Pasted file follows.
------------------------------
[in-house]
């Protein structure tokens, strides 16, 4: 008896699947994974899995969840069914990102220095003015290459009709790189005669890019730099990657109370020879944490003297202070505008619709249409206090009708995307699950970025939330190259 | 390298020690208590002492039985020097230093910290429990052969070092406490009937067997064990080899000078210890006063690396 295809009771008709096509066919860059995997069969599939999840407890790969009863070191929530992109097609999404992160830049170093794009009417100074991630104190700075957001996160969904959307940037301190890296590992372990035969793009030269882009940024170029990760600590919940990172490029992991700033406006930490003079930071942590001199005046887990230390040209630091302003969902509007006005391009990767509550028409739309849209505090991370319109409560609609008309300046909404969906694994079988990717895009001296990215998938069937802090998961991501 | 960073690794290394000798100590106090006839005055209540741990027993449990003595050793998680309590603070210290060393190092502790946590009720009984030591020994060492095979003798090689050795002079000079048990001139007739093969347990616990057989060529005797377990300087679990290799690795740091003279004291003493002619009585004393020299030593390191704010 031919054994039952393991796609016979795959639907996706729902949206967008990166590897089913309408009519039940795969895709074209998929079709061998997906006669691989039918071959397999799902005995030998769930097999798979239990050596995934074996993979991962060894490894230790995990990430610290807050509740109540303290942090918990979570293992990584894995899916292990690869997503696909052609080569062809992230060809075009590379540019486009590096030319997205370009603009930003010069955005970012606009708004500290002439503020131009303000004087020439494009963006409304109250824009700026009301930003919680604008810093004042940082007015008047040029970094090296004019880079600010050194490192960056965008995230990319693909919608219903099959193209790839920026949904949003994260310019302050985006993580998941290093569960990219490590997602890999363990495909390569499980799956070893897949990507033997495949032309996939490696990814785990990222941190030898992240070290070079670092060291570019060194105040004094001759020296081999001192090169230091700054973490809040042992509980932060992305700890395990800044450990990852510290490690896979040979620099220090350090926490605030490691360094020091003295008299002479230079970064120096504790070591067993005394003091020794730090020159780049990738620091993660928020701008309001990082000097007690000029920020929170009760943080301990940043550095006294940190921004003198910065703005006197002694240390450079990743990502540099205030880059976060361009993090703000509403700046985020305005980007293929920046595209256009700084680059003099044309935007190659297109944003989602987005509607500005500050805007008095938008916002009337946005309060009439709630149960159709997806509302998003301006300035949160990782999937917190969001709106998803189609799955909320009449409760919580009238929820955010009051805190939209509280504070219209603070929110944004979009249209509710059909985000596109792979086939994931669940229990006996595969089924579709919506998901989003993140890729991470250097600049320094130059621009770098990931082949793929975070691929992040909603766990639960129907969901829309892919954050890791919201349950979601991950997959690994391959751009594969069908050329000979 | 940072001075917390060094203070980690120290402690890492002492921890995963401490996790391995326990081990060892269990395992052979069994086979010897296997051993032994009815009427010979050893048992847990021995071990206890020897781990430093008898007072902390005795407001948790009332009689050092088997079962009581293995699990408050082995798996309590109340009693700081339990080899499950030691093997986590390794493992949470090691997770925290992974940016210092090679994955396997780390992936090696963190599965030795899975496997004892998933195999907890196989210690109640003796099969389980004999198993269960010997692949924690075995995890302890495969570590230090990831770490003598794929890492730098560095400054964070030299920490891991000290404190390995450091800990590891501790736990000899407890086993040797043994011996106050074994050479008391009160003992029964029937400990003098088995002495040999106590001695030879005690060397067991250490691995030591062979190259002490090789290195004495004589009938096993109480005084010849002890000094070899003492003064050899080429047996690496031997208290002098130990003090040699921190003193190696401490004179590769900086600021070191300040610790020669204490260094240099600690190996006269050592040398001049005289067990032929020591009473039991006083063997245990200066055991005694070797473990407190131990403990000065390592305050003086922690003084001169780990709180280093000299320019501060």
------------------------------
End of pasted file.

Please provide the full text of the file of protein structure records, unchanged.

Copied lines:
[in-house]
């Protein structure tokens, strides 16, 4: 008896699947994974899995969840069914990102220095003015290459009709790189005669890019730099990657109370020879944490003297202070505008619709249409206090009708995307699950970025939330190259 | 390298020690208590002492039985020097230093910290429990052969070092406490009937067997064990080899000078210890006063690396 295809009771008709096509066919860059995997069969599939999840407890790969009863070191929530992109097609999404992160830049170093794009009417100074991630104190700075957001996160969904959307940037301190890296590992372990035969793009030269882009940024170029990760600590919940990172490029992991700033406006930490003079930071942590001199005046887990230390040209630091302003969902509007006005391009990767509550028409739309849209505090991370319109409560609609008309300046909404969906694994079988990717895009001296990215998938069937802090998961991501 | 960073690794290394000798100590106090006839005055209540741990027993449990003595050793998680309590603070210290060393190092502790946590009720009984030591020994060492095979003798090689050795002079000079048990001139007739093969347990616990057989060529005797377990300087679990290799690795740091003279004291003493002619009585004393020299030593390191704010 031919054994039952393991796609016979795959639907996706729902949206967008990166590897089913309408009519039940795969895709074209998929079709061998997906006669691989039918071959397999799902005995030998769930097999798979239990050596995934074996993979991962060894490894230790995990990430610290807050509740109540303290942090918990979570293992990584894995899916292990690869997503696909052609080569062809992230060809075009590379540019486009590096030319997205370009603009930003010069955005970012606009708004500290002439503020131009303000004087020439494009963006409304109250824009700026009301930003919680604008810093004042940082007015008047040029970094090296004019880079600010050194490192960056965008995230990319693909919608219903099959193209790839920026949904949003994260310019302050985006993580998941290093569960990219490590997602890999363990495909390569499980799956070893897949990507033997495949032309996939490696990814785990990222941190030898992240070290070079670092060291570019060194105040004094001759020296081999001192090169230091700054973490809040042992509980932060992305700890395990800044450990990852510290490690896979040979620099220090350090926490605030490691360094020091003295008299002479230079970064120096504790070591067993005394003091020794730090020159780049990738620091993660928020701008309001990082000097007690000029920020929170009760943080301990940043550095006294940190921004003198910065703005006197002694240390450079990743990502540099205030880059976060361009993090703000509403700046985020305005980007293929920046595209256009700084680059003099044309935007190659297109944003989602987005509607500005500050805007008095938008916002009337946005309060009439709630149960159709997806509302998003301006300035949160990782999937917190969001709106998803189609799955909320009449409760919580009238929820955010009051805190939209509280504070219209603070929110944004979009249209509710059909985000596109792979086939994931669940229990006996595969089924579709919506998901989003993140890729991470250097600049320094130059621009770098990931082949793929975070691929992040909603766990639960129907969901829309892919954050890791919201349950979601991950997959690994391959751009594969069908050329000979 | 940072001075917390060094203070980690120290402690890492002492921890995963401490996790391995326990081990060892269990395992052979069994086979010897296997051993032994009815009427010979050893048992847990021995071990206890020897781990430093008898007072902390005795407001948790009332009689050092088997079962009581293995699990408050082995798996309590109340009693700081339990080899499950030691093997986590390794493992949470090691997770925290992974940016210092090679994955396997780390992936090696963190599965030795899975496997004892998933195999907890196989210690109640003796099969389980004999198993269960010997692949924690075995995890302890495969570590230090990831770490003598794929890492730098560095400054964070030299920490891991000290404190390995450091800990590891501790736990000899407890086993040797043994011996106050074994050479008391009160003992029964029937400990003098088995002495040999106590001695030879005690060397067991250490691995030591062979190259002490090789290195004495004589009938096993109480005084010849002890000094070899003492003064050899080429047996690496031997208290002098130990003090040699921190003193190696401490004179590769900086600021070191300040610790020669204490260094240099600690190996006269050592040398001049005289067990032929020591009473039991006083063997245990200066055991005694070797473990407190131990403990000065390592305050003086922690003084001169780990709180280093000299320019501060």